News & Blog
Two Articles re: BIODIVERSITY and Small Island Interests
from the MEA Bulletin from IISD Reporting Services
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TWO articles of importance for small islands — ESPECIALLY the HARMONIZATION of REPORTING for Biodiversity (and OTHER MEA’s too!!) multilateral environmental agreements (and I see VERY LIITLE ISLAND INTEREST in MEA Reporting Harmonization, and EVEN LESS participation by islands in the international fora, such as the ASEAN meeting reported below. . . )
The second article is about the need to link Biodiversity, climate change, and sustainable development.
BIODIVERSITY SECRETARIATS AND UNEP-WCMC CONTRIBUTE TO WORKSHOP ON
HARMONIZATION OF REPORTING
Held from 15-17 April 2009, in Hanoi, Viet Nam, a workshop on harmonization of reporting to biodiversity-related conventions gathered representatives of seven Association of Southeast Asian
Nations (ASEAN) countries and Australia. Its goal was to provide a venue to develop a framework to harmonize national reporting to the CBD, CITES, CMS, the Ramsar Convention on Wetlands, and the World Heritage Convention. A strong focus was put on building the capacity of ASEAN countries to improve and streamline national reporting as an output of implementation of global conventions. The workshop was lead by the ASEAN Centre for Biodiversity, in partnership with the Vietnam Environment Administration and with the support of the UN Environment Programme-World Conservation Monitoring Centre (UNEP-WCMC) and the biodiversity-related convention secretariats (http://www.aseanbiodiversity.org/index.php?option=com_content&view =article&id=322:asean-member-statesto-streamline-reporting-to-global-environmental-agreements&catid=65:acbnews&Itemid=92).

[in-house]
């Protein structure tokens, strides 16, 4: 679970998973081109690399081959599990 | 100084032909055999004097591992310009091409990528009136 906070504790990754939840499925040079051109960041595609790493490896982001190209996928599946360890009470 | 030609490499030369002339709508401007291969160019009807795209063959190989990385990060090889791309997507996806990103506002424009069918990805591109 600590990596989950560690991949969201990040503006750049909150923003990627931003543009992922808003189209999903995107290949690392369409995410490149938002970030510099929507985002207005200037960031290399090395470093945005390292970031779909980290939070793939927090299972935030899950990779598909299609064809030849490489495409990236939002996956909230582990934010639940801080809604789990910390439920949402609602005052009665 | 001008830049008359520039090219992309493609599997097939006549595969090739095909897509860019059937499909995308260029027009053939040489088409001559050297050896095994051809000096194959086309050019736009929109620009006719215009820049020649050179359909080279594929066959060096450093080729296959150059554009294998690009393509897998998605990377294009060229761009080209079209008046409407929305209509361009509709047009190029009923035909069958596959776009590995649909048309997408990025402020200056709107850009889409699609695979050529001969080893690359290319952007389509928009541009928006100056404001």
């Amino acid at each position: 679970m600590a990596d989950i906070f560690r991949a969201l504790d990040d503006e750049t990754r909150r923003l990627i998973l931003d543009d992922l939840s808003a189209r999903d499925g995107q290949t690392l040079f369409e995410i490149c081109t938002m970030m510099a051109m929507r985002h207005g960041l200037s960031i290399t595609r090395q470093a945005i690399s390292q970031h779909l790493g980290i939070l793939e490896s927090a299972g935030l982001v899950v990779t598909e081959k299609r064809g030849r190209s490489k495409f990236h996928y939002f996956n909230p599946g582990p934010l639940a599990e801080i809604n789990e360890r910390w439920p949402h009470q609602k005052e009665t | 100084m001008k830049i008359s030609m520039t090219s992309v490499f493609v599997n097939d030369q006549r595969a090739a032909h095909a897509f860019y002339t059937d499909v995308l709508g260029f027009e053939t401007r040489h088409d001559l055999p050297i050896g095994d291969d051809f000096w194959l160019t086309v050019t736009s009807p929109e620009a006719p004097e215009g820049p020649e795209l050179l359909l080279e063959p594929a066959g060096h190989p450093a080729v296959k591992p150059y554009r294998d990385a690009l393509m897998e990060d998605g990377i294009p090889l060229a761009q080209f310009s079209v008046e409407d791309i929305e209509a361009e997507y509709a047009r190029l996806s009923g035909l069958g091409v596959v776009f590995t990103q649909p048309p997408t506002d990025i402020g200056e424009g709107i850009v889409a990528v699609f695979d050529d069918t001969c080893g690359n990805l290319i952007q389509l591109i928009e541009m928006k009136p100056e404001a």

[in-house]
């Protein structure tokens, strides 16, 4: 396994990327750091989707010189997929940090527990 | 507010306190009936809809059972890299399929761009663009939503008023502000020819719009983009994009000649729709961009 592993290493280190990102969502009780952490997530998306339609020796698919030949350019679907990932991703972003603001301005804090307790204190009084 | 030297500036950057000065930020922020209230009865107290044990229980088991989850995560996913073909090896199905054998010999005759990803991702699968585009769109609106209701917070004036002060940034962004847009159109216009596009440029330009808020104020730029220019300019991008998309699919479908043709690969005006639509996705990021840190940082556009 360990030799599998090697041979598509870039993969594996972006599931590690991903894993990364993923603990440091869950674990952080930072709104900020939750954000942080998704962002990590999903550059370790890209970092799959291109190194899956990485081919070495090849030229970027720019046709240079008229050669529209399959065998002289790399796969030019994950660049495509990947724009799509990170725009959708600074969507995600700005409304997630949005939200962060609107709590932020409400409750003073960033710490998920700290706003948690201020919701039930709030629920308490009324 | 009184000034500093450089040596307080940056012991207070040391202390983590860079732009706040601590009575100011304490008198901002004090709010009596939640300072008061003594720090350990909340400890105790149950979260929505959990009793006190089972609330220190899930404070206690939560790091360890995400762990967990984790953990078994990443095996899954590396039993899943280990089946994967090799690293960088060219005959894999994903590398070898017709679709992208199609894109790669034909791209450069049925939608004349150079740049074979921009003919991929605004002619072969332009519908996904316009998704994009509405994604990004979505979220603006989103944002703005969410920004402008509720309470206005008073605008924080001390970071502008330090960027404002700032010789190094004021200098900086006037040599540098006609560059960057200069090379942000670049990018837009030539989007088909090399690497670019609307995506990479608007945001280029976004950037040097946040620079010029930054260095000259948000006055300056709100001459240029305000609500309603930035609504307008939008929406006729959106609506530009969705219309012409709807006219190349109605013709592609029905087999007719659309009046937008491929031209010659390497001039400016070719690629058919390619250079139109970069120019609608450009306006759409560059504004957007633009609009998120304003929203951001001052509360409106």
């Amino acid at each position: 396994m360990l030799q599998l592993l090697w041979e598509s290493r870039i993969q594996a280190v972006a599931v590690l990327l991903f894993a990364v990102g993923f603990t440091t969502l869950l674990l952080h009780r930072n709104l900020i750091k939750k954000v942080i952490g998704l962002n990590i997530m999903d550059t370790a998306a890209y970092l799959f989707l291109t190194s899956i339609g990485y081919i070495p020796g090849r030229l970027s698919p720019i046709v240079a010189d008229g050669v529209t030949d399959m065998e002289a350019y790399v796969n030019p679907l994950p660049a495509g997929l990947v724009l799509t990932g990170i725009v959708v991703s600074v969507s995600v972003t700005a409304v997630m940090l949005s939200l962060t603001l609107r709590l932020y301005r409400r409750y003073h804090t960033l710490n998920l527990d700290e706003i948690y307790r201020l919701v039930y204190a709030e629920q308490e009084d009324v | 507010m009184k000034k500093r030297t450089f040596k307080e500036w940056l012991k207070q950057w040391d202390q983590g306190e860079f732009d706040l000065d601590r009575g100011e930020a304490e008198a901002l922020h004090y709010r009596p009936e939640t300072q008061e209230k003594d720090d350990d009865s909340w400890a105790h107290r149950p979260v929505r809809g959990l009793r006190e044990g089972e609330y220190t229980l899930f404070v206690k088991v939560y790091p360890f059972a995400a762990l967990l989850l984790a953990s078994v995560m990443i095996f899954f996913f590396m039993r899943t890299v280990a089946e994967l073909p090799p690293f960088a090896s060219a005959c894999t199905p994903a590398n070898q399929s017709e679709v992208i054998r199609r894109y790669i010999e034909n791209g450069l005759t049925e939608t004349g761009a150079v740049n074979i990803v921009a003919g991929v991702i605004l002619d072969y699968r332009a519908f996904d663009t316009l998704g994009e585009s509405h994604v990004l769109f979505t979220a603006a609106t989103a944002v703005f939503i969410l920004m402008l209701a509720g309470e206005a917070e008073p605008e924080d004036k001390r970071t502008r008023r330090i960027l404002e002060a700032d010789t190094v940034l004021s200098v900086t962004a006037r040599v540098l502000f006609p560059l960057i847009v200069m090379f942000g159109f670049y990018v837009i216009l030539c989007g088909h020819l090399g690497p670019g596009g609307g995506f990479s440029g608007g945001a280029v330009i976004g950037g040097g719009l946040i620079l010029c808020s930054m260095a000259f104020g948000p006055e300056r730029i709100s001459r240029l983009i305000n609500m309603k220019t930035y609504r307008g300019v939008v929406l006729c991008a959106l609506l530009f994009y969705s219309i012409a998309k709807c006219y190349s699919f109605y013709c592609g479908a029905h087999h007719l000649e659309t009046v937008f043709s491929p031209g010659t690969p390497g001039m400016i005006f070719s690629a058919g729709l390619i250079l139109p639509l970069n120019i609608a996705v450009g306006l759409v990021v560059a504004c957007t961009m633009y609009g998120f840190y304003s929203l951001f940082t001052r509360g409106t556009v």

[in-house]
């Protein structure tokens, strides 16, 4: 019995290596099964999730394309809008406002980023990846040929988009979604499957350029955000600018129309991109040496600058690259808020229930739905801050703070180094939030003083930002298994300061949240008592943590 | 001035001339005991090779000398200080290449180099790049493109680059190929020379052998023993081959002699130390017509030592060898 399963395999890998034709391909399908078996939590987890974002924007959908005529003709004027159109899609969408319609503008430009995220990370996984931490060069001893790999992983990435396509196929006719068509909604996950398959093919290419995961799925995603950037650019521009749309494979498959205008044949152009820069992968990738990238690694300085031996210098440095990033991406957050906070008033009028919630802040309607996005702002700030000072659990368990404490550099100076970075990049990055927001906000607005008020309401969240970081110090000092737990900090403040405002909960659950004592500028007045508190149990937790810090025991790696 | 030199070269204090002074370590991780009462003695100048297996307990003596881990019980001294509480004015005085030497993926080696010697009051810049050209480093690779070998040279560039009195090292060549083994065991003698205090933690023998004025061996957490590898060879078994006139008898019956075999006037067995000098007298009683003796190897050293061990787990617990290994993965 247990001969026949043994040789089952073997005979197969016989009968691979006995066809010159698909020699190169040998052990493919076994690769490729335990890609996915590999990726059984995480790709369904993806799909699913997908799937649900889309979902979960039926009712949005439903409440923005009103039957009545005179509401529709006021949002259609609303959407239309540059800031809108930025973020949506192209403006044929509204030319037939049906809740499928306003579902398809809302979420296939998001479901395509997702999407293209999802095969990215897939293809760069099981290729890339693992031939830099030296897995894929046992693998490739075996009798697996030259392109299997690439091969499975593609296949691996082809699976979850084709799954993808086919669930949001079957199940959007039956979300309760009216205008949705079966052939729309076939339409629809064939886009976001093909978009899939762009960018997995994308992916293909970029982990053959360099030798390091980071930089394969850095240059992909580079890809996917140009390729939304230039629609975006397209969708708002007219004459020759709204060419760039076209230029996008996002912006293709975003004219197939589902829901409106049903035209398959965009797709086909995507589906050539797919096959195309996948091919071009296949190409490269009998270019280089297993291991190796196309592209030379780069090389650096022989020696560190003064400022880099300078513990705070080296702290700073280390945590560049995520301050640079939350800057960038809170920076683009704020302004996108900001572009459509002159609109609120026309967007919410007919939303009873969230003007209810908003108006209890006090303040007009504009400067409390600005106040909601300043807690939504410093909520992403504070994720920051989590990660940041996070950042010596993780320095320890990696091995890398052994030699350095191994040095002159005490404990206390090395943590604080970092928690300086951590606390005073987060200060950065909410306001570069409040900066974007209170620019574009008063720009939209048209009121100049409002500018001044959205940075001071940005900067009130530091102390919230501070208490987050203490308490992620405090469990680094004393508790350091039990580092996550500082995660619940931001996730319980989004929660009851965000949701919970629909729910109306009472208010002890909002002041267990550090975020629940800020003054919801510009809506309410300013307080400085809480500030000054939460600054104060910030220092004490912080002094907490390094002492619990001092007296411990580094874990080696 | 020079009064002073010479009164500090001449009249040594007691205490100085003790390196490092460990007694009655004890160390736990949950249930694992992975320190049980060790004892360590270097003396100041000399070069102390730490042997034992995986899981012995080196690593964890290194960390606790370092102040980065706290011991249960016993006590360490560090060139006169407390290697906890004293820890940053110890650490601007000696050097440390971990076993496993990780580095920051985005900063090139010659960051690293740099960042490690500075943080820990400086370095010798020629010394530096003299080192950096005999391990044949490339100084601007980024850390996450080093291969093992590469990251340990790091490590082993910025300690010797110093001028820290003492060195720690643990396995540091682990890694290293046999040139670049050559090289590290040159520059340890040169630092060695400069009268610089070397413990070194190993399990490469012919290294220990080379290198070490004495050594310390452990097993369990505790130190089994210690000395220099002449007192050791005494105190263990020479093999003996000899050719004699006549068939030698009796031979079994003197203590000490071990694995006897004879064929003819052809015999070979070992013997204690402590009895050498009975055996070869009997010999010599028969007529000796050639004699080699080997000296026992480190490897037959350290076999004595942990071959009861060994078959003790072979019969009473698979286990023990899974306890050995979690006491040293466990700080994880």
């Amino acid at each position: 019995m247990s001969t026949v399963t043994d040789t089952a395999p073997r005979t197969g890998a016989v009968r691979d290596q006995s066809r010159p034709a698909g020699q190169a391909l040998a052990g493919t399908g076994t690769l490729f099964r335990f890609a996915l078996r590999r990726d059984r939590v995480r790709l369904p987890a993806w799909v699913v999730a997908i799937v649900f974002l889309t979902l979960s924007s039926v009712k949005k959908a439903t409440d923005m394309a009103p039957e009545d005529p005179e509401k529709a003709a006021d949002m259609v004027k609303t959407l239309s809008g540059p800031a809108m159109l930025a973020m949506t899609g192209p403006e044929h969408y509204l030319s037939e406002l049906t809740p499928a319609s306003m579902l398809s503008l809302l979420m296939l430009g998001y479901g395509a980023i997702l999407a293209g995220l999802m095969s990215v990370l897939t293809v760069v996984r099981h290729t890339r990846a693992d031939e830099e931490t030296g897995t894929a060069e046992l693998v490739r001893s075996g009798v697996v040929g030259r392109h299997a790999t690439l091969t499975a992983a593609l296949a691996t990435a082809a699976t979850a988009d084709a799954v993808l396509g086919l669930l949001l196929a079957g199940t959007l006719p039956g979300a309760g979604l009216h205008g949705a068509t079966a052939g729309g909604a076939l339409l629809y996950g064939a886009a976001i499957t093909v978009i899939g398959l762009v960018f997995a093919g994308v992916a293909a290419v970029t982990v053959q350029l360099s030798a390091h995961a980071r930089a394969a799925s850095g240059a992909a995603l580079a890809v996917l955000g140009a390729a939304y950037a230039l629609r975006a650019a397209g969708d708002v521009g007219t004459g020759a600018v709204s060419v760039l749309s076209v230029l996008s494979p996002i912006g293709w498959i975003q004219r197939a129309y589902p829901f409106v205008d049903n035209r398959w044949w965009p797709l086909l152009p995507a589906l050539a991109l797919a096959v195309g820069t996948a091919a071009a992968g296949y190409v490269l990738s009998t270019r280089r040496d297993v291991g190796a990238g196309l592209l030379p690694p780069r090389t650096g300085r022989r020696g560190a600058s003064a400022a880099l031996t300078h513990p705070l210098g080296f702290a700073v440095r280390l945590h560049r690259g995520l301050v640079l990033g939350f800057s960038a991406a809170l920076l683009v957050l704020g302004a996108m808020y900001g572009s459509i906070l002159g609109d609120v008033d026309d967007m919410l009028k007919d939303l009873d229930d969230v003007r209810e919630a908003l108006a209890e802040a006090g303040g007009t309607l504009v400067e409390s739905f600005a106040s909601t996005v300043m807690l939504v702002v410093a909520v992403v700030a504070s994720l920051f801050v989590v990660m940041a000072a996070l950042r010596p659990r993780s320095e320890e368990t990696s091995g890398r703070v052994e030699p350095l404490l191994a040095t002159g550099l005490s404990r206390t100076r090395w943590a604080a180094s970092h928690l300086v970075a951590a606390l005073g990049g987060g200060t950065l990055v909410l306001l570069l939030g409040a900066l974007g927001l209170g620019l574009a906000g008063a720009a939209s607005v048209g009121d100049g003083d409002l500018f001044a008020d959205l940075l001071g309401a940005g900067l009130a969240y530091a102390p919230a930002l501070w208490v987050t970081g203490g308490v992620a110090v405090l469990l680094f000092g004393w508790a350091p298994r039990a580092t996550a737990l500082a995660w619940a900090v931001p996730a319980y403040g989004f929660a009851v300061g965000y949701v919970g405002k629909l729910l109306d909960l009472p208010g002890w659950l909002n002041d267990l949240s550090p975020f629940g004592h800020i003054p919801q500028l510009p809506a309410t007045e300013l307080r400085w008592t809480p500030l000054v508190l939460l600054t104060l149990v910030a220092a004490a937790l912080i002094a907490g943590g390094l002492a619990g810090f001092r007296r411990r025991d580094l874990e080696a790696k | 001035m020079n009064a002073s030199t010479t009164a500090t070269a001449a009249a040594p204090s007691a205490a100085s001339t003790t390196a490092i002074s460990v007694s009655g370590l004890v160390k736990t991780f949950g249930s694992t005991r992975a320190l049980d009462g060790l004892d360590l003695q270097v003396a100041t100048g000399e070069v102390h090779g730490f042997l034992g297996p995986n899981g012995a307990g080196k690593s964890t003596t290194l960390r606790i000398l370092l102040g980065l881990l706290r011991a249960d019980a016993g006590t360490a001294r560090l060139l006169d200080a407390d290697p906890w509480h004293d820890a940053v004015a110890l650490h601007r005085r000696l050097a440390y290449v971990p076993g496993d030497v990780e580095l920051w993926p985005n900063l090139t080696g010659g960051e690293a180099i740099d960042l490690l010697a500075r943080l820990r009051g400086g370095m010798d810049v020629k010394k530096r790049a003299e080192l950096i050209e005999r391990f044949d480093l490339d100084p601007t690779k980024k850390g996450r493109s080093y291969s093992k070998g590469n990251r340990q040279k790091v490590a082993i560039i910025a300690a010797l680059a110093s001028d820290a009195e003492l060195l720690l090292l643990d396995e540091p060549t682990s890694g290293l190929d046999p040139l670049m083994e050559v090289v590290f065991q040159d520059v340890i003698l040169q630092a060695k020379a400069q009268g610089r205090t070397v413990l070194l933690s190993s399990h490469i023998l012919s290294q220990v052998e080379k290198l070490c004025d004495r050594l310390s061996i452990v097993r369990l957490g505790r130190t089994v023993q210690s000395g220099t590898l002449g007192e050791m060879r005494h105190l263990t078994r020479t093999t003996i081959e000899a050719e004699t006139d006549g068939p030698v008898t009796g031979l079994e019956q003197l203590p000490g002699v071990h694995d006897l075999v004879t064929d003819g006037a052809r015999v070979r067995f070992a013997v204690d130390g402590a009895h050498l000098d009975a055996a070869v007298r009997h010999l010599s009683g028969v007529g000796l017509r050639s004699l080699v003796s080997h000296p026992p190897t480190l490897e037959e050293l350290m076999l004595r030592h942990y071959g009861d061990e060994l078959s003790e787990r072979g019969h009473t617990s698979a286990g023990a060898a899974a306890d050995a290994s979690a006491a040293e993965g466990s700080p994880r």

this is that press release
ASEAN Member States to Streamline Reporting to Global Environmental Agreements
Resolving global issues require international agreements, and this is particularly important in environmental Conservation. Loss of Species and habitats, Biodiversity conservation, wildlife trade, pollution, and Climate change are concerns requiring concerted global effort in addressing them.
A number of international conventions and agreements have been developed to establish wide-ranging cooperation in protecting the environment, including the Convention on Biological Diversity CBD), Convention on Wetlands of International Importance (Ramsar), Convention on International Trade of Endangered Species (CITES), Convention on Migratory Species (CMS) and the World Heritage Convention (WHC).
These multilateral environmental agreements (MEAs) require national reporting from all signatory countries (Parties) to create a global picture of environmental efforts as well as provide directions for the future. Reports often require data from different national agencies covering a wide range of bio-geographical, social, economic, legal and political information. These have to be meticulously prepared by the focal points or reporting agencies and crafted according to formats set by the secretariats of MEAs.
In some cases, there are similar reporting agencies for different MEAs. Some also require similar information, such as Habitat coverage, species inventory, composition of local communities, human activities that may affect the local environment, protected area status, number of rangers, and others. Since a number of issues may need to be presented in reports to various MEAs, there is a need to harmonize the gathering of and management of data. Streamlining reporting to MEAs will reduce reporting burdens on Parties, encourage more data sharing, and create synergy in environmental work among concerned national and international agencies.